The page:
We used to do loads of it in the evangelism/outreach teams of Lichfield diocese-conversion by party tactic! Its only a kind of well meaniningness in the end and people pretty soon see through things if that’s all there is on offer….on the other hand I have seen some profound conversions occur around the hotdogs and the picnic tables.

  10. John Candido says:

    Businesses are now tracking you throughout shopping complexes. They know where you go to, and how long you linger in any store or shop window. They know all of this information; are you aware that they are doing this to you, your family and friends? Is this an illegal invasion of your privacy, or is it innocuous data gathering? What do governments, consumer organisations, the public, and sections of the media think of these issues?

  11. Iona says:

    There are so many CCTV cameras around that we can already be tracked a lot of the time; tracking people’s mobile phones just adds to it. Whether or not it’s innocuous depends on who’s doing it, and what use they’re going to make of the information. But I do dislike the idea that it could be done without our being aware of it.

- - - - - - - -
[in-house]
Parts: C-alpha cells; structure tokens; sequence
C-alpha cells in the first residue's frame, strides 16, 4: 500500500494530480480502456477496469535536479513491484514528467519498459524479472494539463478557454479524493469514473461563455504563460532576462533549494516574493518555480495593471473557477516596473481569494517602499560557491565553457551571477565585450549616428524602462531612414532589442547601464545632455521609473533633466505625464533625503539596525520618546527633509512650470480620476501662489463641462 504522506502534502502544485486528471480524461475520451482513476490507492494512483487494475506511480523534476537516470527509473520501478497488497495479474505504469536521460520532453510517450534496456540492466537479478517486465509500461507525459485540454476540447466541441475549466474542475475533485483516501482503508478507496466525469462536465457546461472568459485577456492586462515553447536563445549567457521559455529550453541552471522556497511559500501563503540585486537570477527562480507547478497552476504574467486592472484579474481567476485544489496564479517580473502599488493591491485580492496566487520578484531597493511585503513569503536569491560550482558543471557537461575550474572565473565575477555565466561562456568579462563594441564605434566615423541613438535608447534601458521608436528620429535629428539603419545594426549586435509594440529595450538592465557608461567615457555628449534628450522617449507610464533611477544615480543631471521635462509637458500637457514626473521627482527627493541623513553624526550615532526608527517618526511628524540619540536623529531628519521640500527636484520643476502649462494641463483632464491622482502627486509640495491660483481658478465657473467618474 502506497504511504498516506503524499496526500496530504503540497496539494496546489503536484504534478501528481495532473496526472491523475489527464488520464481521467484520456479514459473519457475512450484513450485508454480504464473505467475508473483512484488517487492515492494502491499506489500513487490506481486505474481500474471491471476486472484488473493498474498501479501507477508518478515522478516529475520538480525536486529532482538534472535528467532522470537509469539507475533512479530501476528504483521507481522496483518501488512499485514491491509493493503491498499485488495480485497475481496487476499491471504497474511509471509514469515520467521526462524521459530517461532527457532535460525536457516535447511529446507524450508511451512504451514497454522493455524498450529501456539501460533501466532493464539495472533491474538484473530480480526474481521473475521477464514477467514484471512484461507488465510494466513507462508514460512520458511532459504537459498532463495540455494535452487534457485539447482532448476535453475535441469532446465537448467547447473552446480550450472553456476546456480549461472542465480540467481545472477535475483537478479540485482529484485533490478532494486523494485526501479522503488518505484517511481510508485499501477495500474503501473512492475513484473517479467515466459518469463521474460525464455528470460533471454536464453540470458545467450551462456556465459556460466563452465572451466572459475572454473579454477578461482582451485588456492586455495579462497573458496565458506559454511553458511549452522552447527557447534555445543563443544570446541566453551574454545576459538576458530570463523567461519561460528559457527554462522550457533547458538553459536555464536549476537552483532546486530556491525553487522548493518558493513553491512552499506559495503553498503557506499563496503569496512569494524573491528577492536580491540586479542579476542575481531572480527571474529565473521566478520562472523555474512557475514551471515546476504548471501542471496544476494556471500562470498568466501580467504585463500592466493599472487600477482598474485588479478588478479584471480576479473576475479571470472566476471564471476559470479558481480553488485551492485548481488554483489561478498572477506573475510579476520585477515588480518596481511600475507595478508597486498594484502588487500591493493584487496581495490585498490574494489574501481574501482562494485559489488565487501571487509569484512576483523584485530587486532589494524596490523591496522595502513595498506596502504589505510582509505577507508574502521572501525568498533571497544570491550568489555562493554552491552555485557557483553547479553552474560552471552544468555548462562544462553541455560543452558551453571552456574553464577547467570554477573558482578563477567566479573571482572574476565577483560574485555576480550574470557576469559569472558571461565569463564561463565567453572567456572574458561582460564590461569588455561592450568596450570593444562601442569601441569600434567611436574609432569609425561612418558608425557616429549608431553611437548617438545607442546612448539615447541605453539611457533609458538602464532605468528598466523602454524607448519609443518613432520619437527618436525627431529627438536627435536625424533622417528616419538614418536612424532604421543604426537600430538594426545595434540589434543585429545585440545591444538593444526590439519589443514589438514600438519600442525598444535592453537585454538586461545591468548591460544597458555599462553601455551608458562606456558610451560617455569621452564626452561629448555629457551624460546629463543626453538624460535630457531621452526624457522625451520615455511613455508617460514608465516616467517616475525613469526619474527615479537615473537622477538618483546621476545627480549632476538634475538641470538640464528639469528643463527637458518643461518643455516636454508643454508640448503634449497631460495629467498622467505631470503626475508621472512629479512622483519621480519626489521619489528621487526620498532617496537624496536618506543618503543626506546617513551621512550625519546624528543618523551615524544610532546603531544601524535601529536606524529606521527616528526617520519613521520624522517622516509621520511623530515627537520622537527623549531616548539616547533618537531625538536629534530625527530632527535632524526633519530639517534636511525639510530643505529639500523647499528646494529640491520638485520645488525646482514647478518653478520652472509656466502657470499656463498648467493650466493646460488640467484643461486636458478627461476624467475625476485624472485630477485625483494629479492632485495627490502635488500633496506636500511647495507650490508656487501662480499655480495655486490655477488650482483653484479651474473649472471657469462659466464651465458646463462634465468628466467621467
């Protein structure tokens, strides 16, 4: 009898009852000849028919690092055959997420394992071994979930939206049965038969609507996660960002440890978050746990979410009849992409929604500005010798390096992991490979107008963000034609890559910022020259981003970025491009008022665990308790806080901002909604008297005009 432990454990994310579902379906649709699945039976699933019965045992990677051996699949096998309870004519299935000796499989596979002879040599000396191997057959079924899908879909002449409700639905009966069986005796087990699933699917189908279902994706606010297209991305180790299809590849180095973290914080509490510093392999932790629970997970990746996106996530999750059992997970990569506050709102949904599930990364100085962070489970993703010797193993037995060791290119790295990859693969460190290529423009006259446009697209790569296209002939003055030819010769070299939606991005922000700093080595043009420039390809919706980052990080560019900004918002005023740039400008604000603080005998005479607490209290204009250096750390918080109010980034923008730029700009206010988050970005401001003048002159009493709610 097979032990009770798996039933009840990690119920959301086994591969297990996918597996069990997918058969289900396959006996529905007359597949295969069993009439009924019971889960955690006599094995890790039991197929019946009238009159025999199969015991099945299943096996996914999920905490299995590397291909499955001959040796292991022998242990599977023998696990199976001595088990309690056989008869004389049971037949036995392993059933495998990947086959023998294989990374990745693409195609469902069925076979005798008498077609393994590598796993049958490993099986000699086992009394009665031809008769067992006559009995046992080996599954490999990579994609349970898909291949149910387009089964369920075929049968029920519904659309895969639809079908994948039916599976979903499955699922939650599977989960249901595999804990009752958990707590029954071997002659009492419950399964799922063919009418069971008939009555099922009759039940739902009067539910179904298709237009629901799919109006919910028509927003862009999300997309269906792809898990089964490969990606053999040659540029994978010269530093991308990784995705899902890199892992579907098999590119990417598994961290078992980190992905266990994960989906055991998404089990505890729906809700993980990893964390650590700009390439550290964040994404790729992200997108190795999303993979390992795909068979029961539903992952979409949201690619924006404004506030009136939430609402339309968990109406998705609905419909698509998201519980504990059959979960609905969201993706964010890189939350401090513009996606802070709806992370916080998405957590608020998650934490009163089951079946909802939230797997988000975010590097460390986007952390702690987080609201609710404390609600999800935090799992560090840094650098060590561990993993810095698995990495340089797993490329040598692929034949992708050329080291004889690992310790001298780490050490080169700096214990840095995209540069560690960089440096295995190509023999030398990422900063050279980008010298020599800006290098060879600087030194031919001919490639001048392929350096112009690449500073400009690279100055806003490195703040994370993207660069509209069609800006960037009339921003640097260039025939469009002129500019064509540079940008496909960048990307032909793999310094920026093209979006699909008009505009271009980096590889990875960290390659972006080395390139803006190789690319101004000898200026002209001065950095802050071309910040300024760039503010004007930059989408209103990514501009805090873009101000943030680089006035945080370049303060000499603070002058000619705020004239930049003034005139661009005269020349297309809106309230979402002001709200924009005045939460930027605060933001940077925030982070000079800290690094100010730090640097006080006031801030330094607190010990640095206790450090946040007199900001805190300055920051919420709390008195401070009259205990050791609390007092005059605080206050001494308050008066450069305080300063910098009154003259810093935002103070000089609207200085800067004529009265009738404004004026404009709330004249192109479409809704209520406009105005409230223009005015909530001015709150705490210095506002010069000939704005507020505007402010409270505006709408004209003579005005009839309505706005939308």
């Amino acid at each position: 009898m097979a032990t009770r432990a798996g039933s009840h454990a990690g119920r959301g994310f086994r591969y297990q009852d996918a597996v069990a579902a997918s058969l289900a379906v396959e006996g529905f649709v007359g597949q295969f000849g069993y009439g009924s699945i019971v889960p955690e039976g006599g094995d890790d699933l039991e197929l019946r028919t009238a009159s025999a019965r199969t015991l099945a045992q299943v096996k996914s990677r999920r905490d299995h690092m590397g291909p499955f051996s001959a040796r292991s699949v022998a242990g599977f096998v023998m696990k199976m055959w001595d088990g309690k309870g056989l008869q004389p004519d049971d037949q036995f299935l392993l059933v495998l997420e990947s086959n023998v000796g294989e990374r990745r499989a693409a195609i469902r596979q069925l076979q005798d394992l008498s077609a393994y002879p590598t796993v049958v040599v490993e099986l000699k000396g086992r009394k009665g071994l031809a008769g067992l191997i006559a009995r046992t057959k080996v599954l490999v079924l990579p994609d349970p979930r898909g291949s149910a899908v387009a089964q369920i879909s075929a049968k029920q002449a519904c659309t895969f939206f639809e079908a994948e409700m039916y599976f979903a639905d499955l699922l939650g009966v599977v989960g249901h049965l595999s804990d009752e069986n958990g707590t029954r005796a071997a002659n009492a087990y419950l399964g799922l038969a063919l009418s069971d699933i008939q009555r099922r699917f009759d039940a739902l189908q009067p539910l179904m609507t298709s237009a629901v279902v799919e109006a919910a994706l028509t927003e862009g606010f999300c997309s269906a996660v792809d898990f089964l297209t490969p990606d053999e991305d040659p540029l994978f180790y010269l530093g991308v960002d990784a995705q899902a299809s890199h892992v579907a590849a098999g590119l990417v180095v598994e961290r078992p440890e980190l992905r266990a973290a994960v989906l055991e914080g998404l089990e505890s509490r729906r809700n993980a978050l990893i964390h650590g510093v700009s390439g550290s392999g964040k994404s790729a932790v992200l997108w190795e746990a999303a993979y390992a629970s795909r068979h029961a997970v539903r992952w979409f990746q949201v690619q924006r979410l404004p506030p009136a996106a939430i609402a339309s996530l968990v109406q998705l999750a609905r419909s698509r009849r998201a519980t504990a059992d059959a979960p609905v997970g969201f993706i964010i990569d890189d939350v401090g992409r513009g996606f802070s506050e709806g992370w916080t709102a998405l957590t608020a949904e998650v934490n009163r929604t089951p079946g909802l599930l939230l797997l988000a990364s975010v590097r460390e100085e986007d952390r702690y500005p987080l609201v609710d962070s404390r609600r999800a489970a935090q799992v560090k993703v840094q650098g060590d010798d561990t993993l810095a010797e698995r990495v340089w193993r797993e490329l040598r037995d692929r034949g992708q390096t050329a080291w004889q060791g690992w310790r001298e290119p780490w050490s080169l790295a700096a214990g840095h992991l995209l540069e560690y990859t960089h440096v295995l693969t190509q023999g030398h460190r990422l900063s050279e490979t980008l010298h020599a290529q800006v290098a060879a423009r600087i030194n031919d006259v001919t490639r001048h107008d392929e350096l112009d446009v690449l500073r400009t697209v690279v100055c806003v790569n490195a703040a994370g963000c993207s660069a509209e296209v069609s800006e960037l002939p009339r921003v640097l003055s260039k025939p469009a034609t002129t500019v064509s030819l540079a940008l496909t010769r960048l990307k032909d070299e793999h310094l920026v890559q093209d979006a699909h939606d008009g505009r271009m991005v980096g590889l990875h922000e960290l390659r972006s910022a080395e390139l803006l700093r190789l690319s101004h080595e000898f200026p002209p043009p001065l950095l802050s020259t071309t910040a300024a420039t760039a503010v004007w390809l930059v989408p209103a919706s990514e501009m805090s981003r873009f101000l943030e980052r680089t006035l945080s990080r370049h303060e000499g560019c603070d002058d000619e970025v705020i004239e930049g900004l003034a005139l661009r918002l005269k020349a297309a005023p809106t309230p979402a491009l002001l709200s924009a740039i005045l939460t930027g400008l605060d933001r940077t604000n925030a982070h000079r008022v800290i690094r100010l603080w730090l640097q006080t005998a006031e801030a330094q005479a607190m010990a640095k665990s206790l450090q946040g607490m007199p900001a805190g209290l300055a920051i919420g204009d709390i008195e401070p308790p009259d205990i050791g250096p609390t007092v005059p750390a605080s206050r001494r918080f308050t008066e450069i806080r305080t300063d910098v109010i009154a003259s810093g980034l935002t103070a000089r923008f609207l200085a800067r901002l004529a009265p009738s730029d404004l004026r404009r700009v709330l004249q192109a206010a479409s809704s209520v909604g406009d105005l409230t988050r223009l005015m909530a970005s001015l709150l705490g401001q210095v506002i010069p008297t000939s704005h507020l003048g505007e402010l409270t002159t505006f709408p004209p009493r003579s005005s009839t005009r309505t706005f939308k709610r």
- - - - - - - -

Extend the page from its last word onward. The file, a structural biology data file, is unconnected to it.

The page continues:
12. John Nolan says:

    Since the middle of August they have been running a TV commercial showing people partying in the sun around a barbecue. The soundtrack is “It’s the most wonderful time of the year”. There is a shot of an old geezer in red with a long beard. In another shot a man holds a sprig of something over a woman’s head as he kisses her. You’ve guessed it – the advertisers are softening us up for Christmas already. It’s creepy.

  13. Michael Horsnall says: